by Paul Brown
Goal Post, £10
Reviewed by Mark Brophy
From WSC 338 April 2015
Popularly, Newcastle United were founded in 1892 and in a way they were, for that was when the current name was adopted. But the club existed before that under other names, Stanley FC and Newcastle East End. This is their story from the beginnings 11 years earlier until the first FA Cup win in 1910. Though the facts are known, the first part especially has had little presence in the popular mythology of the club. Even the latter part, taking in three League titles as well as the aforementioned FA Cup win in the Edwardian era, has faded into history a little, certainly in the mind of this fan.
It’s a story which travels between two extremes, the club moving rapidly from a bunch of teenagers playing on sloping wasteground to professionals playing in the country’s top division. Along the way we learn the “United” name was pure PR. It’s commonly believed East End merged with their main local rivals West End to form Newcastle United, but East End merely took over West End’s lease on St James’ Park after they folded. The decision to change the name was meant to placate both sets of fans. There’s physical movement too, the club’s home shuffling around the city’s east end until finally settling at its present location.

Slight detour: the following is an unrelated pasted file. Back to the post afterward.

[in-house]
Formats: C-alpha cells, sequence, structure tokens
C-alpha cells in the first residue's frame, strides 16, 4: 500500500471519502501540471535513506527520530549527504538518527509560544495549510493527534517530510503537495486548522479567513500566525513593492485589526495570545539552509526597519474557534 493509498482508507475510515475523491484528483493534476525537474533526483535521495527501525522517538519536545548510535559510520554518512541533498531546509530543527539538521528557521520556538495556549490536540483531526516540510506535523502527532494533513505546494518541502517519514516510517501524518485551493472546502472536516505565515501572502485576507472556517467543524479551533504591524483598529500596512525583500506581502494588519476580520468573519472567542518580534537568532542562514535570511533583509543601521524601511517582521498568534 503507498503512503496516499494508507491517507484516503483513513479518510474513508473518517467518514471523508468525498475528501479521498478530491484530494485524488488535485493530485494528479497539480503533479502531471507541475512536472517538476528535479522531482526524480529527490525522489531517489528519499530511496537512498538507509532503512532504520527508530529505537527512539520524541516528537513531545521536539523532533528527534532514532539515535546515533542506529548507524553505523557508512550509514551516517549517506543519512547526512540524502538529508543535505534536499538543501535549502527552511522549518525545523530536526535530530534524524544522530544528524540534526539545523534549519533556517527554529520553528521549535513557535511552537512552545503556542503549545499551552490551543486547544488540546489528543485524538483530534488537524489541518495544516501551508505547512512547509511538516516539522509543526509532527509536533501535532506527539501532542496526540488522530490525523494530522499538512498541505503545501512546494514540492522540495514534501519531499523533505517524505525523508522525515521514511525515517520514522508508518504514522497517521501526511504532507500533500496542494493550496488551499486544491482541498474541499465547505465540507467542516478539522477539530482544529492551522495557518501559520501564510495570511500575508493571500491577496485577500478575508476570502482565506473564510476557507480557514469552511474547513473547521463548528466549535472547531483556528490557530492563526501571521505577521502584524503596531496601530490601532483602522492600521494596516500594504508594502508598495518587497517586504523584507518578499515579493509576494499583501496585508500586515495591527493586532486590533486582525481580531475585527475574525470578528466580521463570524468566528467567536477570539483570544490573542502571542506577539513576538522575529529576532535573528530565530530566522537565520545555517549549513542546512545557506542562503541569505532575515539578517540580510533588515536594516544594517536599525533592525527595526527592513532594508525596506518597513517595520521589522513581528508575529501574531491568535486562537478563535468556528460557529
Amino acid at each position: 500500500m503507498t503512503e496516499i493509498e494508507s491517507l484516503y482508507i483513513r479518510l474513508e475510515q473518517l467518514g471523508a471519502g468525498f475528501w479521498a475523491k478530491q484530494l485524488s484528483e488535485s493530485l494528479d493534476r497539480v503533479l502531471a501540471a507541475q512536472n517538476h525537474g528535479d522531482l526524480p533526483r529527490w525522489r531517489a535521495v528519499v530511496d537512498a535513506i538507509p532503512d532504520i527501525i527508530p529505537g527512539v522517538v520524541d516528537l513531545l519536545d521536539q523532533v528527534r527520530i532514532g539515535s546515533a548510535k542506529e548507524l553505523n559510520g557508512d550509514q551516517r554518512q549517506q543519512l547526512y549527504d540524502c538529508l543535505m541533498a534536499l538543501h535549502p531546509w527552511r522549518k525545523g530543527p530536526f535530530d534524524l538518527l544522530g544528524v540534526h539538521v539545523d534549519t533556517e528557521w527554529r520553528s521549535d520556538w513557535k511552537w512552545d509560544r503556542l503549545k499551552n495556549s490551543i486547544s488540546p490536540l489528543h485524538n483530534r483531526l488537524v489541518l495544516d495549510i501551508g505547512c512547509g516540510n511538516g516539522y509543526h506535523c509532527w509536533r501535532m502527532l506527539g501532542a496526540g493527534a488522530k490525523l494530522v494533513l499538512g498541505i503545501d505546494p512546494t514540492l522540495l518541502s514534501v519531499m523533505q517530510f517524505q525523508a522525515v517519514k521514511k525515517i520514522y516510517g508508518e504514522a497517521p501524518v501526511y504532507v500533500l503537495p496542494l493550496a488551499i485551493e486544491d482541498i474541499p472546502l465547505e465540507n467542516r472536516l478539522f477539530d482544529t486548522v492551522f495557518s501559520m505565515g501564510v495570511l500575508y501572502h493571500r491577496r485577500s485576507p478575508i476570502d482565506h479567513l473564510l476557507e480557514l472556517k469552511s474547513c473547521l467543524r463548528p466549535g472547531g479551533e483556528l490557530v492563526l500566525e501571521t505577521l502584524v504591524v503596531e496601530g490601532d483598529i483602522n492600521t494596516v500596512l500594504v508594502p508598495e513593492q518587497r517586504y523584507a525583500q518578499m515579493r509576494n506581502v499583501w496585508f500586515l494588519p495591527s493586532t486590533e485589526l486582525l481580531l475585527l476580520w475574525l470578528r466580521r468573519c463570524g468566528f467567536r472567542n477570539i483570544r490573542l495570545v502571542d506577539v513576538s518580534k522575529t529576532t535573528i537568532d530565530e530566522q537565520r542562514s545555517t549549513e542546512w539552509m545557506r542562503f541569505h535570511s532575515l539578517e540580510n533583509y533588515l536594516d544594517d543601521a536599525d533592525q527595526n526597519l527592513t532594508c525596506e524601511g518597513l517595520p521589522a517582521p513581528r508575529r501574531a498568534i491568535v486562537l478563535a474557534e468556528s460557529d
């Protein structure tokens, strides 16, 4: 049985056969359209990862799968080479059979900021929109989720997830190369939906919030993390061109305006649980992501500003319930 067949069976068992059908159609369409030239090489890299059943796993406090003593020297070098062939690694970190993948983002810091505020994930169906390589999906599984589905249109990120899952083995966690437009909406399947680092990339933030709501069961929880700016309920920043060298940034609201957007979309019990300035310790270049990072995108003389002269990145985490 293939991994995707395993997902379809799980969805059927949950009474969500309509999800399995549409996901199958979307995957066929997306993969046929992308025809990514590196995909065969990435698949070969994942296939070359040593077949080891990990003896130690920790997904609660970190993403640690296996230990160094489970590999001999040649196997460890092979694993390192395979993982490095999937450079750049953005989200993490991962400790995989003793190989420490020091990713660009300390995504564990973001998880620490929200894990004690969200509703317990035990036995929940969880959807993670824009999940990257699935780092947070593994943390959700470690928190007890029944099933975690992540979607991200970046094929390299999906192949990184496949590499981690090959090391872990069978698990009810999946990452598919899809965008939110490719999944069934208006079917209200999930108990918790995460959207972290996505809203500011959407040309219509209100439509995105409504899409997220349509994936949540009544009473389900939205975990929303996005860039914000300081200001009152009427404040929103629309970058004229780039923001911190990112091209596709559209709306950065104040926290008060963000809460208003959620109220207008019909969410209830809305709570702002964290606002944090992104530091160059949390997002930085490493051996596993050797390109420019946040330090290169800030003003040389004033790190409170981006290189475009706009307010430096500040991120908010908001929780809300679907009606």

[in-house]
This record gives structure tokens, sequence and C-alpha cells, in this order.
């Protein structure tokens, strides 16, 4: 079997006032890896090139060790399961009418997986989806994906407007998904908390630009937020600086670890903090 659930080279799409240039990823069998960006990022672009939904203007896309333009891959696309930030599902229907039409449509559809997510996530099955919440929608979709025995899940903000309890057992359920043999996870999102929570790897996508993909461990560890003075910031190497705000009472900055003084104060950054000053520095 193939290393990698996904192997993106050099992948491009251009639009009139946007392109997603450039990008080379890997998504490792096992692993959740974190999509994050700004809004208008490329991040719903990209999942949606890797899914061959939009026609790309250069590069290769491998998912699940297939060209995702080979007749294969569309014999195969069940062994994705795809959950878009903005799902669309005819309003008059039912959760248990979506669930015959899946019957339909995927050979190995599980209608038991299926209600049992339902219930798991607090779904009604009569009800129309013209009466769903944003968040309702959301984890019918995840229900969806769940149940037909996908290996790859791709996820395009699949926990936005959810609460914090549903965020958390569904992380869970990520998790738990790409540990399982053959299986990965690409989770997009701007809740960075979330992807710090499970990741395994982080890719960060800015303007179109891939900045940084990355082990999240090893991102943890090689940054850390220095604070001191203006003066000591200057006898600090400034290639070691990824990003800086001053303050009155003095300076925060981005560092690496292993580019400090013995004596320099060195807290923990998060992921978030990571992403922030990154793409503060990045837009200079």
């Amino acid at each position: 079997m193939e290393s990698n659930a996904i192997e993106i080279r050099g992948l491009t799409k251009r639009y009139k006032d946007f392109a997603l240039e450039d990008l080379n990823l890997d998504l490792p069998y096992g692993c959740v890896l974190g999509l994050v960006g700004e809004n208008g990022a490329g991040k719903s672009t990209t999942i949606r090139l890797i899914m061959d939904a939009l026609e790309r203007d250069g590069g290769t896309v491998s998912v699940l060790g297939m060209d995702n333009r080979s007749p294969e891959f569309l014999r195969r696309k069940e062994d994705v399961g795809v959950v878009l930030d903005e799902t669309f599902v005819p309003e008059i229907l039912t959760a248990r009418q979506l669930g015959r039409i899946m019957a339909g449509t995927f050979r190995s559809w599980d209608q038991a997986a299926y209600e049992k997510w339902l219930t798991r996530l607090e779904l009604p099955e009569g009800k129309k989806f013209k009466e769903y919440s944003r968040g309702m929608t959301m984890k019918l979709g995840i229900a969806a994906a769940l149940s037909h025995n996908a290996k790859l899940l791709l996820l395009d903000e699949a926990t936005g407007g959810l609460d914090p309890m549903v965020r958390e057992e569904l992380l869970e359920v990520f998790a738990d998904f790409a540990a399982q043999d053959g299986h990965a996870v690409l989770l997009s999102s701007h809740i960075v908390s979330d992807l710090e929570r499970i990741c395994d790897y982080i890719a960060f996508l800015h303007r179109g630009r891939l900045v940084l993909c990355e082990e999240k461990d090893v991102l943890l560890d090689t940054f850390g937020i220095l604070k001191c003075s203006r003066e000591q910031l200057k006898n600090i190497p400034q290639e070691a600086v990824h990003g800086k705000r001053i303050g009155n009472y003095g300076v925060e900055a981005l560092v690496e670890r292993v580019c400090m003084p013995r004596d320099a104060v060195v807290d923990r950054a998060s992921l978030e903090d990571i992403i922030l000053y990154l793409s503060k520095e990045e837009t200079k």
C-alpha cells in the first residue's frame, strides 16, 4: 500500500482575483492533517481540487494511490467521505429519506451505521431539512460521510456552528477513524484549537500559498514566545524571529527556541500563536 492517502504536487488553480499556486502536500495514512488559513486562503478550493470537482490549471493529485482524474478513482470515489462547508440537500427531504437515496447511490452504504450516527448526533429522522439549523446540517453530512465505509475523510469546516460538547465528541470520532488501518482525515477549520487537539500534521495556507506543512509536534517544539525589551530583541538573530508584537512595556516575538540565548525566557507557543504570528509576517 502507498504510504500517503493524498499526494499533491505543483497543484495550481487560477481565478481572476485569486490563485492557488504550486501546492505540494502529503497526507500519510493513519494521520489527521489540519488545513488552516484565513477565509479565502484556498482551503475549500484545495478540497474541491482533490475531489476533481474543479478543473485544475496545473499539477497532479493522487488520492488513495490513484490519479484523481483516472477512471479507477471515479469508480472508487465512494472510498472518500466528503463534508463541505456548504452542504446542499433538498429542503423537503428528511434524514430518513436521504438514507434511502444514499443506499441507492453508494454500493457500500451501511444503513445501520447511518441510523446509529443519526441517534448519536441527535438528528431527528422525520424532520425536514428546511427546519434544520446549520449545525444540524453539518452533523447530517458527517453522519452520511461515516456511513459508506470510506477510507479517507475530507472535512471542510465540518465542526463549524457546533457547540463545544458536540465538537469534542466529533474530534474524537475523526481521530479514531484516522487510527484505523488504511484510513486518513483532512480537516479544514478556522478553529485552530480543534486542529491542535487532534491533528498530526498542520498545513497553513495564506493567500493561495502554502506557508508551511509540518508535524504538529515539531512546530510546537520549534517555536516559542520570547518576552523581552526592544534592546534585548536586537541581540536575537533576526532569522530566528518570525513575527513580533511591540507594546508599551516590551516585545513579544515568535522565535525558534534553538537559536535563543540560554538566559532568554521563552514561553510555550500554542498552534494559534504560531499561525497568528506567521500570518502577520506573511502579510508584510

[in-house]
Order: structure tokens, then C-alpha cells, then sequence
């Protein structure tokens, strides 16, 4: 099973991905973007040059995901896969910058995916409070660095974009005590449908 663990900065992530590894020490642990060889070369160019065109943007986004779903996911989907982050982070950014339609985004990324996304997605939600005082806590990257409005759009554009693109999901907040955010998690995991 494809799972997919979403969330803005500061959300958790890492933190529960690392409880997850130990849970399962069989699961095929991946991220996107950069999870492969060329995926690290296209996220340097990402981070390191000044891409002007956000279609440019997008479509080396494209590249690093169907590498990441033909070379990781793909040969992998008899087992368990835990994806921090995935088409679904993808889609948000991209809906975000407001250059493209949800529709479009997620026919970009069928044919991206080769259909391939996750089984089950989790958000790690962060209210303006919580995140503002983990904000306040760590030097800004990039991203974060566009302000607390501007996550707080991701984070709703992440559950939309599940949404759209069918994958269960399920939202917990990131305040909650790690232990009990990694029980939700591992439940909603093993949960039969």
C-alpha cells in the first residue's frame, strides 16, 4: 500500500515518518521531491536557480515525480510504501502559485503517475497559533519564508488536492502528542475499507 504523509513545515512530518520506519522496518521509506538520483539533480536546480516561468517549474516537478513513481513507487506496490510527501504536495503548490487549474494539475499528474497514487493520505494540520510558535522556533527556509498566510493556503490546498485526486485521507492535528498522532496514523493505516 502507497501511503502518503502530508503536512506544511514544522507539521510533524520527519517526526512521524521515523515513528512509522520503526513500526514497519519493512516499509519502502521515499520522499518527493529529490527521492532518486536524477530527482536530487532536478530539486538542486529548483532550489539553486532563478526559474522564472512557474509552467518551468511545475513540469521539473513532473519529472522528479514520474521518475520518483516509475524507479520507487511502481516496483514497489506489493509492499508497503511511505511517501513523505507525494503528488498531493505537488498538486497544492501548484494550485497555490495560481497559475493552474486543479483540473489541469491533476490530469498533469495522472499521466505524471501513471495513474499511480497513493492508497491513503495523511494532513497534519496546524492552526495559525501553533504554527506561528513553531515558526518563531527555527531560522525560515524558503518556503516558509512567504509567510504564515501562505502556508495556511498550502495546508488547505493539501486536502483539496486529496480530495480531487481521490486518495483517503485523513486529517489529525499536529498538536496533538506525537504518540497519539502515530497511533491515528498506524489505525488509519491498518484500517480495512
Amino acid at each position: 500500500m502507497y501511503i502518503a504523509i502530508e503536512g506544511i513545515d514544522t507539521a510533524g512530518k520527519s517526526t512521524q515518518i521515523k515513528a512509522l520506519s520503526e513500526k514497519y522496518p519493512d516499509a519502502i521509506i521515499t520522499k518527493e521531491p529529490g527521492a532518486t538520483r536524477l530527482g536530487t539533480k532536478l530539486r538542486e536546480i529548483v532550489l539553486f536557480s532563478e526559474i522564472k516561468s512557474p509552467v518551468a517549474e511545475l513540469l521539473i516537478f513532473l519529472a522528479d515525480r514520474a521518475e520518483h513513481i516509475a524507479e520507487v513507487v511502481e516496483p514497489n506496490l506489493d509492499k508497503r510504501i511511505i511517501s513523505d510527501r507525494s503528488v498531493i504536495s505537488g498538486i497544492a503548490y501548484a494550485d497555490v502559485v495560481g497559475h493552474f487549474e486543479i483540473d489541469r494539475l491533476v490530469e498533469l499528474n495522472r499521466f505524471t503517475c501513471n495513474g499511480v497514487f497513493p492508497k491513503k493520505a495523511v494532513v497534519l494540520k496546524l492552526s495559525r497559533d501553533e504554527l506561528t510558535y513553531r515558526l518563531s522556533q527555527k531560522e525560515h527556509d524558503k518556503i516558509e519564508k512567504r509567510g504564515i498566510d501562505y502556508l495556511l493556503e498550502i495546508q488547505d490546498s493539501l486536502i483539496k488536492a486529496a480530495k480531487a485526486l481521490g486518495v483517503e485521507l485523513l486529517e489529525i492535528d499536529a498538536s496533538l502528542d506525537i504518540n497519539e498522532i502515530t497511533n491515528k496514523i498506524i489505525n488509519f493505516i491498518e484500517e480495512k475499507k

The chronological tale is hung off the author’s visits in the present day to the club’s five home grounds and surrounding areas, various museums and a local theatre. The latter trip is to experience something like the atmosphere of watching the first footage filmed of the club in action, as spectators who attended the game against Liverpool in 1901 would have done later that evening, and there is atmosphere aplenty in this book. An effort is made to identify with the fans of the time, which perhaps is easy for a resident of the city and fan of the club to do. But it wouldn’t be impossible for anyone from an industrial city who supports their local team, such is the sense of community and shared experience.
This is a story about football though, with plenty of heroes. Outstanding players, shrewd secretary/managers, all spring to our attention, not least Colin Veitch, the long-serving captain of the club through their greatest days and a polymath in both the sporting and more conventional sense. He was an innovator as well as a truly versatile footballer, playing all over the pitch for Newcastle, and the book calls him “arguably the greatest player in the club’s history”. He was also a committed socialist, a founder of both the players’ union and a still-performing local theatre company, an actor and a musician.
It’s difficult in the circumstances not to contrast the drive for success in the first decade of the 20th century on display here, “boundless in its ambitious aims”, with the inertia and cynical refusal even to try for it today. For all that, this isn’t about glory. The most successful period of the club’s history is covered in only two chapters. More important is the journey, where the club came from and how they eventually got there.